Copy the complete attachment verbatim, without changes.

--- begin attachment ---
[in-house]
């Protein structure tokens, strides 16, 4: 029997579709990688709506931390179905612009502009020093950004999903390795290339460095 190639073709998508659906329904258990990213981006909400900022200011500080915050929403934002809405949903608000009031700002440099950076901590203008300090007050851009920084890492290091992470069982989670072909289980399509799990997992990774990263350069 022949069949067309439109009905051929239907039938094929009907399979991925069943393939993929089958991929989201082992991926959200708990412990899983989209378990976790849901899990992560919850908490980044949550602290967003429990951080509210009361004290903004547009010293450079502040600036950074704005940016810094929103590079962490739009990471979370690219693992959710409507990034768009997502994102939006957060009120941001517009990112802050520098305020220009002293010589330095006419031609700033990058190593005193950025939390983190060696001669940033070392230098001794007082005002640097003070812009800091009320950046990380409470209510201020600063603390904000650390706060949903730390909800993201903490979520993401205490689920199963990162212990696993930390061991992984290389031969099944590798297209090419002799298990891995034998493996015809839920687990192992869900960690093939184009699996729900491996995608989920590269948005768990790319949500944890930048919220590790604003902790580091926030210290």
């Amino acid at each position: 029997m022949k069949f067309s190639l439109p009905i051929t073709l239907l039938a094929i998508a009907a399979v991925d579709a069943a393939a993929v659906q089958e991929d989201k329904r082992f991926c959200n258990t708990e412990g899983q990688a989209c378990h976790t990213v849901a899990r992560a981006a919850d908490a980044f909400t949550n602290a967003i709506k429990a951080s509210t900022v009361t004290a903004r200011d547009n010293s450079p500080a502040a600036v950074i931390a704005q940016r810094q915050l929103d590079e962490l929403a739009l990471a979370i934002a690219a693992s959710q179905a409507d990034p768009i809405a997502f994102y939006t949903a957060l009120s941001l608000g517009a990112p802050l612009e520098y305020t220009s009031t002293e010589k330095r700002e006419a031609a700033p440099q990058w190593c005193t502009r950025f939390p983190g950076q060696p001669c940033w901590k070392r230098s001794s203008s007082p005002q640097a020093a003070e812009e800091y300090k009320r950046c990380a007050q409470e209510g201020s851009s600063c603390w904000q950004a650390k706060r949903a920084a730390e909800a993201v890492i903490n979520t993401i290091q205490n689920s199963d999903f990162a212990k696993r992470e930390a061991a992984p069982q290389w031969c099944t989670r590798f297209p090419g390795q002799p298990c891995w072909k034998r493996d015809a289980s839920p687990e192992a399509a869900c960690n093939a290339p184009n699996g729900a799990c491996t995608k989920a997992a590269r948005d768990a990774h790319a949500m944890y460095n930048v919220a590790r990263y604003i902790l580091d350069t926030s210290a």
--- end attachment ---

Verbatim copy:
[in-house]
């Protein structure tokens, strides 16, 4: 029997579709990688709506931390179905612009502009020093950004999903390795290339460095 190639073709998508659906329904258990990213981006909400900022200011500080915050929403934002809405949903608000009031700002440099950076901590203008300090007050851009920084890492290091992470069982989670072909289980399509799990997992990774990263350069 022949069949067309439109009905051929239907039938094929009907399979991925069943393939993929089958991929989201082992991926959200708990412990899983989209378990976790849901899990992560919850908490980044949550602290967003429990951080509210009361004290903004547009010293450079502040600036950074704005940016810094929103590079962490739009990471979370690219693992959710409507990034768009997502994102939006957060009120941001517009990112802050520098305020220009002293010589330095006419031609700033990058190593005193950025939390983190060696001669940033070392230098001794007082005002640097003070812009800091009320950046990380409470209510201020600063603390904000650390706060949903730390909800993201903490979520993401205490689920199963990162212990696993930390061991992984290389031969099944590798297209090419002799298990891995034998493996015809839920687990192992869900960690093939184009699996729900491996995608989920590269948005768990790319949500944890930048919220590790604003902790580091926030210290």
């Amino acid at each position: 029997m022949k069949f067309s190639l439109p009905i051929t073709l239907l039938a094929i998508a009907a399979v991925d579709a069943a393939a993929v659906q089958e991929d989201k329904r082992f991926c959200n258990t708990e412990g899983q990688a989209c378990h976790t990213v849901a899990r992560a981006a919850d908490a980044f909400t949550n602290a967003i709506k429990a951080s509210t900022v009361t004290a903004r200011d547009n010293s450079p500080a502040a600036v950074i931390a704005q940016r810094q915050l929103d590079e962490l929403a739009l990471a979370i934002a690219a693992s959710q179905a409507d990034p768009i809405a997502f994102y939006t949903a957060l009120s941001l608000g517009a990112p802050l612009e520098y305020t220009s009031t002293e010589k330095r700002e006419a031609a700033p440099q990058w190593c005193t502009r950025f939390p983190g950076q060696p001669c940033w901590k070392r230098s001794s203008s007082p005002q640097a020093a003070e812009e800091y300090k009320r950046c990380a007050q409470e209510g201020s851009s600063c603390w904000q950004a650390k706060r949903a920084a730390e909800a993201v890492i903490n979520t993401i290091q205490n689920s199963d999903f990162a212990k696993r992470e930390a061991a992984p069982q290389w031969c099944t989670r590798f297209p090419g390795q002799p298990c891995w072909k034998r493996d015809a289980s839920p687990e192992a399509a869900c960690n093939a290339p184009n699996g729900a799990c491996t995608k989920a997992a590269r948005d768990a990774h790319a949500m944890y460095n930048v919220a590790r990263y604003i902790l580091d350069t926030s210290a």